Tuesday, August 9, 2011

Corruption in Cuba - Telephone executives arrested

ETECSA executives arrested, one defected in Panama. 

A new large-scale corruption scandal involving yet another Cuban government ministry, Informatics and Telecommunications, is unfolding in Havana, reported Reuters.

While no statement has been forthcoming from offical Cuban sources, several executives of ETECSA, Cuba’s monopoly telecommunications company, including its President Maimir Mesa, are under arrest, states Havana based journalist Marc Frank on Tuesday.

Reuters further reported:

“Five or six department directors and deputy directors, and maybe a vice president, have been arrested so far and the vice president of logistics, who was in Panama when the investigation began, decided not to return.”

“But the investigation has just begun and many more people might be involved,” the noted the news agency, adding that a retired company vice president was brought to Havana for questioning.

The sources told Reuters that two separate investigations underway, one at ETECSA, involving its booming cellular phone business, and the other into a submarine fiber optic cable financed largely by Venezuela that links Cuba to that country.

The cable reached Cuba in February but has yet to become operative with the online date pushed back from July to September or October. It is unknown whether the corruption case has anything to do with the failure to meet its widely-touted startup date.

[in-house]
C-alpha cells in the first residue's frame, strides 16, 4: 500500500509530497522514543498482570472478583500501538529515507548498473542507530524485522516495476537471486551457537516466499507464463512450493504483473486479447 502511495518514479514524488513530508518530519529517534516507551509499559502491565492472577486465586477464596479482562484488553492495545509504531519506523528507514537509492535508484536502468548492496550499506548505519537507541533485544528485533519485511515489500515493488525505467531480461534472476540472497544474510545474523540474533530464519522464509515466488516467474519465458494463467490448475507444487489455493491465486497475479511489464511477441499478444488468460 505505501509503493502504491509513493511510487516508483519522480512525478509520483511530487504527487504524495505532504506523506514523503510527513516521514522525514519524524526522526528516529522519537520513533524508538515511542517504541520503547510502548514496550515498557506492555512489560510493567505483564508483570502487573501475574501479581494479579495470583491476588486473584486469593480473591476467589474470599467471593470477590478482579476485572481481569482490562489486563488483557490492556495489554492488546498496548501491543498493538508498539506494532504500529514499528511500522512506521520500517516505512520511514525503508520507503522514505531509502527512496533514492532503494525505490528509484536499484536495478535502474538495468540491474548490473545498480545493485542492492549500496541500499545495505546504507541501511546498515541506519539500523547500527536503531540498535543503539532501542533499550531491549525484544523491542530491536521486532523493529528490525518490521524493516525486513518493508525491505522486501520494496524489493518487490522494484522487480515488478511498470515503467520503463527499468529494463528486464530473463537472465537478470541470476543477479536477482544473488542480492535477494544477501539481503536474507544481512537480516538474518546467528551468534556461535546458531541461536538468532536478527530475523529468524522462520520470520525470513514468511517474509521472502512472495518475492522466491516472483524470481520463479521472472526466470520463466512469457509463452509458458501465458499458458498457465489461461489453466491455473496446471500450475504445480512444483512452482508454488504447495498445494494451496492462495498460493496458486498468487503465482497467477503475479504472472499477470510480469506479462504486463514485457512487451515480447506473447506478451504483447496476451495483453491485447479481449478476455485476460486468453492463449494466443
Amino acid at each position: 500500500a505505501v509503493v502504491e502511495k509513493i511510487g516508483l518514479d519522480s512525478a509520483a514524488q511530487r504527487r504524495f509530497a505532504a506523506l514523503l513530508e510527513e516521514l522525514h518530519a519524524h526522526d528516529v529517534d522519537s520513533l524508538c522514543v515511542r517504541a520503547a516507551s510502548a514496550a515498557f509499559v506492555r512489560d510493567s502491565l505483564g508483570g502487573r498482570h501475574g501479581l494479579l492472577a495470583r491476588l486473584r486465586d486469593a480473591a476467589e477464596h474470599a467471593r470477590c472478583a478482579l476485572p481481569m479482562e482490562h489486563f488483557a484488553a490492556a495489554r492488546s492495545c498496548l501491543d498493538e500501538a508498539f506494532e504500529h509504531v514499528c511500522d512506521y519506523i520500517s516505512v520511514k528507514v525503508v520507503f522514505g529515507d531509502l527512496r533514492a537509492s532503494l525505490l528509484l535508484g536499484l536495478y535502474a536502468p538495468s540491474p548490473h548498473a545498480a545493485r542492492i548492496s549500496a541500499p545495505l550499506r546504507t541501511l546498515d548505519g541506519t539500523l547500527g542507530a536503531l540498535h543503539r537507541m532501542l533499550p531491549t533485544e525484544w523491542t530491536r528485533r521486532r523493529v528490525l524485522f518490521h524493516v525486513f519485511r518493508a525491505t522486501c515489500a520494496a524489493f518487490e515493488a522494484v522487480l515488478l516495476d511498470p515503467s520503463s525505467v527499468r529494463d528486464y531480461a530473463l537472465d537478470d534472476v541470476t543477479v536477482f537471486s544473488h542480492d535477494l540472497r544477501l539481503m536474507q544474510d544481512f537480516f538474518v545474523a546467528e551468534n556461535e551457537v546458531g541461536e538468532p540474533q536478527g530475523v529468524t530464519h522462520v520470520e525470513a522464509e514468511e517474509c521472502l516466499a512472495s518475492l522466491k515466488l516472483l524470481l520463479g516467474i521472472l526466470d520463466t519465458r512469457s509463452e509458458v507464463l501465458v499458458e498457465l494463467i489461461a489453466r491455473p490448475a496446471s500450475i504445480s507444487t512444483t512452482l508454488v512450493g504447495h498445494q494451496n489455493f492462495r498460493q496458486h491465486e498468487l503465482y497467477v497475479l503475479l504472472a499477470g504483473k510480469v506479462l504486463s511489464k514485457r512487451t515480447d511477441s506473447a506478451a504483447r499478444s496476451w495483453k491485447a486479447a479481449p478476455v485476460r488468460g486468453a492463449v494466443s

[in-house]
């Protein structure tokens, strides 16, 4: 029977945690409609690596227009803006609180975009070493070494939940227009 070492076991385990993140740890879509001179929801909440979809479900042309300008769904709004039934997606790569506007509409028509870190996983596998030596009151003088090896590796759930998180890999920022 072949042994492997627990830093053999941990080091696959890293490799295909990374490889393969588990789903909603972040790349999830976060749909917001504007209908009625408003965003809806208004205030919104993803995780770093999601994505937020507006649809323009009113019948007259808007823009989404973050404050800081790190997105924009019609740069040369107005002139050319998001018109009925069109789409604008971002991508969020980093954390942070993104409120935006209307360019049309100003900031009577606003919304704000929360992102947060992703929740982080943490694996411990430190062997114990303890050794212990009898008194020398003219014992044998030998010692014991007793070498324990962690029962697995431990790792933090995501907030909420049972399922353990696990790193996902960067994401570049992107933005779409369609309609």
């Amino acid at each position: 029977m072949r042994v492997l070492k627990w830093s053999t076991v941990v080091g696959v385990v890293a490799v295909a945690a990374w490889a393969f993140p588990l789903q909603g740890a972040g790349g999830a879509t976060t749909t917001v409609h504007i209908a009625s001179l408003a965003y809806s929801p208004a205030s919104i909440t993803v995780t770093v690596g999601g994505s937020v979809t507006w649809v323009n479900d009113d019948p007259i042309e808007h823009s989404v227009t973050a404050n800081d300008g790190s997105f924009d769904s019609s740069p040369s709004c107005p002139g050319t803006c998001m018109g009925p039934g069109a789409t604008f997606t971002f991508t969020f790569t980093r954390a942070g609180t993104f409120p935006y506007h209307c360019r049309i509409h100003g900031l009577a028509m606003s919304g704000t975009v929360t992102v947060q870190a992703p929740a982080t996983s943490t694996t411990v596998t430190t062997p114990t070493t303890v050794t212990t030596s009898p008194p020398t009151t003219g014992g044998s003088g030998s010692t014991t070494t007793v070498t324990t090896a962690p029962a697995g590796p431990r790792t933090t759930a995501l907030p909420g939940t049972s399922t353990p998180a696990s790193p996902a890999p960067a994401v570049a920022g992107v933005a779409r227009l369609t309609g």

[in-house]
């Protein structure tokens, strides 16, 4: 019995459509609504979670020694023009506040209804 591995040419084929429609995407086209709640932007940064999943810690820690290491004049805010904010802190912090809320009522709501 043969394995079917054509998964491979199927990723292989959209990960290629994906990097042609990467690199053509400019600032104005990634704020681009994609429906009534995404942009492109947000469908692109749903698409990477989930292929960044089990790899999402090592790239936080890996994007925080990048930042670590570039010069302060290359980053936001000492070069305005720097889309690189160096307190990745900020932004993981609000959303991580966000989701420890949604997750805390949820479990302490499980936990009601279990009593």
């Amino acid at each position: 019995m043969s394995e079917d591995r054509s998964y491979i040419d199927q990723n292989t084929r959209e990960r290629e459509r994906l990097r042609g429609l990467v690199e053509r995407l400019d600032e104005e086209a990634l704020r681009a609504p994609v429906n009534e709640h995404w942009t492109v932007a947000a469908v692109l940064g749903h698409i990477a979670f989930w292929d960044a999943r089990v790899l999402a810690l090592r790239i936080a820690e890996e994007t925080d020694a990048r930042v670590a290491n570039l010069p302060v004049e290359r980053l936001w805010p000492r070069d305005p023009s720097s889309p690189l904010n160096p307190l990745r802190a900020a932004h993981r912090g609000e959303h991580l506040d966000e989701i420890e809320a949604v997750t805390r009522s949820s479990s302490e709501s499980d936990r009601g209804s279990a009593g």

The government of Raul Castro has already prosecuted and sentenced dozens of officials and executives for charges and the president says he will continue to come down hard on abuses found.

Soon after succeeding his ailing brother Fidel in 2008, Castro created the Office of the Comptroller General and put the comptroller on the ruling Council of State.

Hundreds of senior Cuban Communist Party officials, state managers and employees have lost their jobs and often their freedom in the shake-up that has followed.

It has included the breaking up of high-level organized graft in the civil aviation, cigar and nickel industries, and at least two ministries and one provincial government.

Sources: Reuters and Havana Times

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